Translation and Revision

I’m so glad I read that essay/chapter on revisions with regards to translations. After my last workshop and since recovering from the mental exhaustion of writing a Japanese haiku, I want to take the English portion up a level (or a few). Currently, its as literal a translation as I could think of, but as we’ve talked about a lot in this class, a translation does not have to be direct or word for word. Sometimes, the better translations are not direct but manage to encompass the ideas of the piece in its first language better anyway. Susan Bernofsky talks about her experience translating “Letter to Edith” by Robert Walser, particularly a line involving the declaration of war. Ultimately, Bernofsky decides that the effect of the phrase in German is more in the sound/reading than the literal meaning. The line rhymes in German emulating a drunken sensation. Bernofsky decides that the idea of war is not what is essential to the translation so much as how it reads. She ultimately decides to remove the declaration of war from her translation to create a smoother, drunker rhyme in English. For Bernofsky, this is a more accurate translation of Walser’s writing as well as a better English piece on its own. She stresses the importance of translations standing on their own. A good translator creates a powerful piece in a new language. More than a summary for people who could not read the other text, the translation should function as its own exciting piece.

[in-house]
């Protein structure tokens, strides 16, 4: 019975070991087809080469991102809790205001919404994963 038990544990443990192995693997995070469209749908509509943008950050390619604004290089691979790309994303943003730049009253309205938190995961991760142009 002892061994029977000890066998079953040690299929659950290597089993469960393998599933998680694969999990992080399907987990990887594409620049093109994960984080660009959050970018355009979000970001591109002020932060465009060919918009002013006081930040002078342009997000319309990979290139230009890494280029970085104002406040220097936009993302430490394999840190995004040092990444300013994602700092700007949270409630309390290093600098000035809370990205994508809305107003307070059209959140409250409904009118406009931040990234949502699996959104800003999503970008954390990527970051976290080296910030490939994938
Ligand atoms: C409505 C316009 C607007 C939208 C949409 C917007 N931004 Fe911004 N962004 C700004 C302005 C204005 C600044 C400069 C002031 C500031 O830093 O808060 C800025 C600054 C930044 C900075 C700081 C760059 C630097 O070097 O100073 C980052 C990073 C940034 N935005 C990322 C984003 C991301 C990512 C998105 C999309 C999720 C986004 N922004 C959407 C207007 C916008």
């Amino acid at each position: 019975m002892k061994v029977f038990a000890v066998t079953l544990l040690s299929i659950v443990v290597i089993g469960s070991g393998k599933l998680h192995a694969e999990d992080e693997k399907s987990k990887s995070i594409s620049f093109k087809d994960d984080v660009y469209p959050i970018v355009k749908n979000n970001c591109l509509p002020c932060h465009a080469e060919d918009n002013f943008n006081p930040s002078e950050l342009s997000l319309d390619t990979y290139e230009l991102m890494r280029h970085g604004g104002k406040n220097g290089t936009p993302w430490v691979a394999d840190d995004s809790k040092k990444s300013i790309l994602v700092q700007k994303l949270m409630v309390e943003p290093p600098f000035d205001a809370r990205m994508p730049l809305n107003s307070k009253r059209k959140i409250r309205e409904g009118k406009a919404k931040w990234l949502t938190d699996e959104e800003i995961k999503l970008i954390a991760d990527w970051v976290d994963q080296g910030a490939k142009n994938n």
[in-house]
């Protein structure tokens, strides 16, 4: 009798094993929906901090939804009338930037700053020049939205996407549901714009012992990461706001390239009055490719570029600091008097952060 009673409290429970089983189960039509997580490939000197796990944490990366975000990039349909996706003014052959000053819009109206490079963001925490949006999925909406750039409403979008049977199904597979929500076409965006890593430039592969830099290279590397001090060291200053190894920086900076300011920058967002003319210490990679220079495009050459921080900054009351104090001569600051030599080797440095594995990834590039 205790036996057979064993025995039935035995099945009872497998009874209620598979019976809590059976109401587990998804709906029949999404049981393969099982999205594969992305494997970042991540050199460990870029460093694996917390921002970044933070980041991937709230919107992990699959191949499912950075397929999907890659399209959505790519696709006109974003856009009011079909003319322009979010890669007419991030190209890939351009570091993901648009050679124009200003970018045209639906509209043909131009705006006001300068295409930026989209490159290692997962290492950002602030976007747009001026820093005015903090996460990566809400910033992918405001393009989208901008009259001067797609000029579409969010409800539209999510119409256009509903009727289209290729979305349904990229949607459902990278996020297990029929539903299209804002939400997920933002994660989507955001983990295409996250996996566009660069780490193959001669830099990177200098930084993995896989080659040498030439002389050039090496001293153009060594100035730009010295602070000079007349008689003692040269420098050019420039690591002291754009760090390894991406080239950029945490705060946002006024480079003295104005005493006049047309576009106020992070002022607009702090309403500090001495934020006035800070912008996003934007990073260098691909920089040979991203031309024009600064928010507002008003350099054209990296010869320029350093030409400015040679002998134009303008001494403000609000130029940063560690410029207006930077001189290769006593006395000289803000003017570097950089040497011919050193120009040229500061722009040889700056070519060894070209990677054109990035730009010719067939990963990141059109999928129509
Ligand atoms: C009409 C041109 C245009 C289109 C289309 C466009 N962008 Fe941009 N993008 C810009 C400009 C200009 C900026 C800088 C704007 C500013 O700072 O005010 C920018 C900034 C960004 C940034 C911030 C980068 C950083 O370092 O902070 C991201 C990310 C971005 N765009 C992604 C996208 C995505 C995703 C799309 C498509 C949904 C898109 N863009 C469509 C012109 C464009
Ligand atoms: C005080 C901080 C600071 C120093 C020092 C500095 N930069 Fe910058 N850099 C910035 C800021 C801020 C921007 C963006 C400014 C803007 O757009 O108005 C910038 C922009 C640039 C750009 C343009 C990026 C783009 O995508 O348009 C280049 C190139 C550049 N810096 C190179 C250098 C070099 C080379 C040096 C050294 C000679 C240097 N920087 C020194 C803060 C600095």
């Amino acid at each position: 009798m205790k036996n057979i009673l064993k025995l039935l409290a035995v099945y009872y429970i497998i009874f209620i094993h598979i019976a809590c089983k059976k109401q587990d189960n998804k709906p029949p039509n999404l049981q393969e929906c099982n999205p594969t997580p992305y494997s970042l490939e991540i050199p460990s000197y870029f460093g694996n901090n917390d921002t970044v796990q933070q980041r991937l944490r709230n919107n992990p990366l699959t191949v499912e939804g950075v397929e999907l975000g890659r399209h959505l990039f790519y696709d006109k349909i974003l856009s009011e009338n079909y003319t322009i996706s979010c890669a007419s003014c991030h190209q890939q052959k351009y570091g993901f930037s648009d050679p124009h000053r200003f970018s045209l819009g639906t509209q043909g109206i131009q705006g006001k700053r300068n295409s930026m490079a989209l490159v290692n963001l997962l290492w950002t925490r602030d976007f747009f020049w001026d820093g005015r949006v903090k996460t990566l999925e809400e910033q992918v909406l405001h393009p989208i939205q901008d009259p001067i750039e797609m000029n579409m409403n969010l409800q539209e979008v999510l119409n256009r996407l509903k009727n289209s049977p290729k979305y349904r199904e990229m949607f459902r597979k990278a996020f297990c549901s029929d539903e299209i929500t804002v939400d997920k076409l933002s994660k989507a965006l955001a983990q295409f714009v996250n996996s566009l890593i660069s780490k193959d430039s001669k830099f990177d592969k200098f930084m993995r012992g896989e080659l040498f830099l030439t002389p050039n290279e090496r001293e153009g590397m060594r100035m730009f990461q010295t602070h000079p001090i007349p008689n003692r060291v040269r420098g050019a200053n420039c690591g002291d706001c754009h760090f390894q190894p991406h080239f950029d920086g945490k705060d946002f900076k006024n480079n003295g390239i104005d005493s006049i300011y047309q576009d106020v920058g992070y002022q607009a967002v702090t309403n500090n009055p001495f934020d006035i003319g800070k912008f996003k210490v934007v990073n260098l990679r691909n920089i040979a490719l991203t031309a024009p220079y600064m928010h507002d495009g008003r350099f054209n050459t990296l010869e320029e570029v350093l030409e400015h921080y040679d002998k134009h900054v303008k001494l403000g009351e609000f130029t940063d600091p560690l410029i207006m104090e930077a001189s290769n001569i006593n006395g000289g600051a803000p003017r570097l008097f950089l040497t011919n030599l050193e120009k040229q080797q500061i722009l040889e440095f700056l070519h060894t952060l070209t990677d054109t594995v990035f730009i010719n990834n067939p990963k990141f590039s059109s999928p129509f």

Overall, Bernofsky’s views on less direct translations are something I want to keep in mind as I edit my haiku. Maybe the readers want to know exactly what I said in Japanese, but more than that, they want a meaningful poem. Especially since its my own poem, I shouldn’t hesitate to deviate from the Japanese version. Since I wrote it, I’d like to think any version I write should be working towards a certain vision and I just need to find the version that expresses my thoughts best.

Of course, I don’t want to stray too far from the form of the Japanese (after all, this originated as a attempt at an untried form), but I shouldn’t let it limit me so much either.

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